Lenovo is announcing a new line of smartphones that will be released later in the year: the Phab 2 and Phab 2 Plus, updates of 2015’s Lenovo Phab. Featuring large 6.4-inch displays, metal construction and affordable prices, the most awaited version is the Phab 2 Pro – the first device with Google’s Tango augmented reality technology.
The Phab 2 Pro has similar specs to the other Phab 2 models in its large display and physical design. The Phab 2 Pro’s screen is quad HD, the phone powered by Qualcomm’s Snapdragon 652 processor. With a 16-megapizel camera, 4GB of RAM, a fingerprint scanner, 4,000mAh battery, the Pro has all of the features expected from a modern Android smartphone.
But what sets this model apart from the rest is the Tango technology, a depth-sensing 3D camera system which brings a wide-angle camera and the ability to place virtual objects around a user.
Google has been developing the project for years as a way of measuring distances in 3D and creating augmented realities. This new Tango technology is a smaller and better version of the Tango camera options that have been available in a tablet device, functioning in the same basic way.
With the Tango, the Phab 2 Pro can track objects, map out an actual space and project virtual effects in a physical space. Lenovo has seized these features and are demonstrating its capabilities with multiple apps, such as virtual-reality shooting games, an educational app that navigates the Museum of Natural History and a domino app that lets users piece together virtual contraptions. It can be even used for furniture shopping, simply projecting how the items would look in a given location. Previous demos of Tango have shown its abilities to navigate indoor spaces and provide contextual information based on objects it can see.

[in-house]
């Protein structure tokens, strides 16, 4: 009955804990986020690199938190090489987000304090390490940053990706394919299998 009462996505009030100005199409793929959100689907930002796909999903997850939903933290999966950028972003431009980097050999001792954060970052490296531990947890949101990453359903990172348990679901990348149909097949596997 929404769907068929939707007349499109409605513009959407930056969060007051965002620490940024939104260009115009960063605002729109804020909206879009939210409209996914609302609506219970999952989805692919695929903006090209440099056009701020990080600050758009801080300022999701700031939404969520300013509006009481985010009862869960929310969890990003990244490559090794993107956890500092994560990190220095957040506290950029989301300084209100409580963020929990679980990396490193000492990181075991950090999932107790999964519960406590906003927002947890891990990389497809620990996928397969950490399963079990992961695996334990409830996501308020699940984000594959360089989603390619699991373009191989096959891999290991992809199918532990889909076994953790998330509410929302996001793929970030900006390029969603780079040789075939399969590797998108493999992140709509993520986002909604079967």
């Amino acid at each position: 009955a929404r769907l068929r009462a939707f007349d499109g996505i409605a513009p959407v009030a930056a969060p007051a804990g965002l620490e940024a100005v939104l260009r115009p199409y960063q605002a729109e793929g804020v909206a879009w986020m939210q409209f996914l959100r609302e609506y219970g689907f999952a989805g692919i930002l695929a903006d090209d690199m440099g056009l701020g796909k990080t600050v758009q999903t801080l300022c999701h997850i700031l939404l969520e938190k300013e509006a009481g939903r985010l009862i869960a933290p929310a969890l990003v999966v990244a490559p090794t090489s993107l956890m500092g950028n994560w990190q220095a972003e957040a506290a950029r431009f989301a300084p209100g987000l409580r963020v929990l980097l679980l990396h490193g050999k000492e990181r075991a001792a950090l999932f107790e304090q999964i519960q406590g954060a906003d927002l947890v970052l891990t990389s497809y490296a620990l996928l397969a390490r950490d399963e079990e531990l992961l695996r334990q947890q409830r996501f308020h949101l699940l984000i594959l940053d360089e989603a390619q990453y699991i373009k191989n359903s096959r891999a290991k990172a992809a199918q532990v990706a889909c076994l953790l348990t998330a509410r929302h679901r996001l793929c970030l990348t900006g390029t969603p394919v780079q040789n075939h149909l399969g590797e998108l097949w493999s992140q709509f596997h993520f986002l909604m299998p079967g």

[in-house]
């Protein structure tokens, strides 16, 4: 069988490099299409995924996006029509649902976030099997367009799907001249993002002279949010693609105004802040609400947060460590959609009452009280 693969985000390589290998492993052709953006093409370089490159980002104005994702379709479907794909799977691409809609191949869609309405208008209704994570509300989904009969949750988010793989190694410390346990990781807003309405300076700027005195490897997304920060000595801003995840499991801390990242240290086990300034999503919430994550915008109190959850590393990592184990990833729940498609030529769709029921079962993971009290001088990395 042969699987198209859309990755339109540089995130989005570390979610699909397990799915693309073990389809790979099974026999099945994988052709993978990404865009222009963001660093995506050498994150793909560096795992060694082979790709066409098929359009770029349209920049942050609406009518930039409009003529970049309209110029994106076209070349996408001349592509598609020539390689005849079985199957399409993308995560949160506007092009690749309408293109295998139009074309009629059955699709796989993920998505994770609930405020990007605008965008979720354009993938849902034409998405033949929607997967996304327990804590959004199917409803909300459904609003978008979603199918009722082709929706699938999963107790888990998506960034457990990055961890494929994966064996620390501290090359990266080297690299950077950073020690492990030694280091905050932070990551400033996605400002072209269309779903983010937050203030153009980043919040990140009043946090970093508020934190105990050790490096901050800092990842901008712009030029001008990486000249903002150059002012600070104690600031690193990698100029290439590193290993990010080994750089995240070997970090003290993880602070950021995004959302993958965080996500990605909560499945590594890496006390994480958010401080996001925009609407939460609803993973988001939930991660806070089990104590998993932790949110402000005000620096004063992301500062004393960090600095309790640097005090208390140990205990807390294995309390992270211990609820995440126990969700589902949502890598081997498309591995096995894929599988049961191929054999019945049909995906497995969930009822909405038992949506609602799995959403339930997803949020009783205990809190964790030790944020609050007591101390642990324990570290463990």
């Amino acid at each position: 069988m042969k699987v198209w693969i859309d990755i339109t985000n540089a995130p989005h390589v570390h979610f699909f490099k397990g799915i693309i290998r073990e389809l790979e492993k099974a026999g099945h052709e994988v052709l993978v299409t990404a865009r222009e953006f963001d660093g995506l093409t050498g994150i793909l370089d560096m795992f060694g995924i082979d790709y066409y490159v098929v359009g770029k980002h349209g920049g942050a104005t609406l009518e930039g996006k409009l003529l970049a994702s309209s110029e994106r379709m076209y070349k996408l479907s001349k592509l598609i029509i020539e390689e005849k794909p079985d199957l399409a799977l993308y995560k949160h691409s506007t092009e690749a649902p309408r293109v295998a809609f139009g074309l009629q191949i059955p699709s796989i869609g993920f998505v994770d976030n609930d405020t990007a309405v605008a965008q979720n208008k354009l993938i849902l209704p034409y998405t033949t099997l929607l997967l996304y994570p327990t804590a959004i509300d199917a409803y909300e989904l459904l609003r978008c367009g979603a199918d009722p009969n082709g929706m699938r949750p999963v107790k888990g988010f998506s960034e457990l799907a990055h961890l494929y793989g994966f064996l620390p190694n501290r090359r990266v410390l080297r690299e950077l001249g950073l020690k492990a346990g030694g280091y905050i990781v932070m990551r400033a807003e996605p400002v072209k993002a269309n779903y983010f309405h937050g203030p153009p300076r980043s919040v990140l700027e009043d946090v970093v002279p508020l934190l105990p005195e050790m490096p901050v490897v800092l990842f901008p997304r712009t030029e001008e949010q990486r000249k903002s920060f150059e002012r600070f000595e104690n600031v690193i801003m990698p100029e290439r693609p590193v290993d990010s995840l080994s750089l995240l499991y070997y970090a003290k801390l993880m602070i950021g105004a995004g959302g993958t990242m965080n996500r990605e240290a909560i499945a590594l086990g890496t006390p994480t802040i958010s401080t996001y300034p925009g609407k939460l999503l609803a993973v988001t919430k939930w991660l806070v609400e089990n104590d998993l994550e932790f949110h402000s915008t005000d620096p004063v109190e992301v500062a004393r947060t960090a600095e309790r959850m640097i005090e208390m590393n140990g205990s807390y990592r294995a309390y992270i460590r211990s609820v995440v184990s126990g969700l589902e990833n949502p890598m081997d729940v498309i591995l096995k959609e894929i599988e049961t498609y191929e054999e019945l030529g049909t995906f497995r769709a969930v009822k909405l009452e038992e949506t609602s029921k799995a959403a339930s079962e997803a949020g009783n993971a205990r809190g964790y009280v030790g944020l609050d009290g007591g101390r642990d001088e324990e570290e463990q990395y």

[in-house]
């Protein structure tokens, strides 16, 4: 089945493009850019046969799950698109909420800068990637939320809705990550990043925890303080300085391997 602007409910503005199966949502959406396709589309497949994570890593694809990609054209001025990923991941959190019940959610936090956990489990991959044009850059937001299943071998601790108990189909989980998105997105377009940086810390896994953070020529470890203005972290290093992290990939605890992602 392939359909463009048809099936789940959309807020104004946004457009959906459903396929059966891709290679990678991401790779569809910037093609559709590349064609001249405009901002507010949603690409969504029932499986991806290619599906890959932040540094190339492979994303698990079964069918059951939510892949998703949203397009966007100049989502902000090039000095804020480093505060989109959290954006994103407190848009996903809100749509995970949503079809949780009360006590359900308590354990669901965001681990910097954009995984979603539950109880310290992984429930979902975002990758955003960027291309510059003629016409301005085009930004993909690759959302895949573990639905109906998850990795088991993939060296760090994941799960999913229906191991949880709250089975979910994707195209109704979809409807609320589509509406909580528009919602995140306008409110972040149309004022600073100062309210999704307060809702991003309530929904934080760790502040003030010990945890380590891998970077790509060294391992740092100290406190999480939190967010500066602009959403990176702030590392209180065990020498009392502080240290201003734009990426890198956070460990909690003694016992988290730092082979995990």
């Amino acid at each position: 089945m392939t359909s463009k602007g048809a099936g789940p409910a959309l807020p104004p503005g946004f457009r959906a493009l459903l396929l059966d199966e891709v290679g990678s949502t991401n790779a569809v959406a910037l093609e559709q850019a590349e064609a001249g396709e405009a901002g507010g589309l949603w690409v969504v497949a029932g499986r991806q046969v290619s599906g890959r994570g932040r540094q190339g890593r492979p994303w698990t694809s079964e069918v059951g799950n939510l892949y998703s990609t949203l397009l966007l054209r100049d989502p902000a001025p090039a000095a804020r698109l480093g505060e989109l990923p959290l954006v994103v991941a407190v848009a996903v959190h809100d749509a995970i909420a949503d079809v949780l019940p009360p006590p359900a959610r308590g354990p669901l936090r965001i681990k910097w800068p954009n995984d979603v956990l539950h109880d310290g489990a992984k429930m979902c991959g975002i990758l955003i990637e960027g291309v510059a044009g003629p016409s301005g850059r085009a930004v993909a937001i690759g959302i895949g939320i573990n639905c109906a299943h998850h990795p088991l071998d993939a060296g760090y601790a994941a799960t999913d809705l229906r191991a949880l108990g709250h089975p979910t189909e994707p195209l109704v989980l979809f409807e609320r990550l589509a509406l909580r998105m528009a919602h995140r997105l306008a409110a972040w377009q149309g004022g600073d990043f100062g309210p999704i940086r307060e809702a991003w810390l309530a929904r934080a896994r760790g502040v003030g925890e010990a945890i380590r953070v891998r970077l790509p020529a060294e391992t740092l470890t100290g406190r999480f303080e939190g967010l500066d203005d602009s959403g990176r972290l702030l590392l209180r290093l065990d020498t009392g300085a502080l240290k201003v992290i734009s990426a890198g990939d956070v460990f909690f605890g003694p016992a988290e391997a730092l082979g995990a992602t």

The first few reviews of the smartphone and its Tango features described them to have worked as advertised, but are very basic and have a lot of bugs. Lenovo has said there will be 25 apps of all kinds on a special app store on the Pro when it comes out, and expects over a hundred more apps to be on the store by the time Christmas comes around.
The Phab 2 Pro is a big milestone for both Lenovo and Tango, as this will be the first consumer device using Tango. Its large size might be a deterrent for buyers however, who might want to wait and see how well Tango works out and if it will be utilized in smaller smartphones soon.
The Lenovo Phab 2 Pro will be available directly from Lenovo and select retailers in September, at a retail price of $499. The Phab 2 will cost $199 and the Phab 2 Plus will cost $299.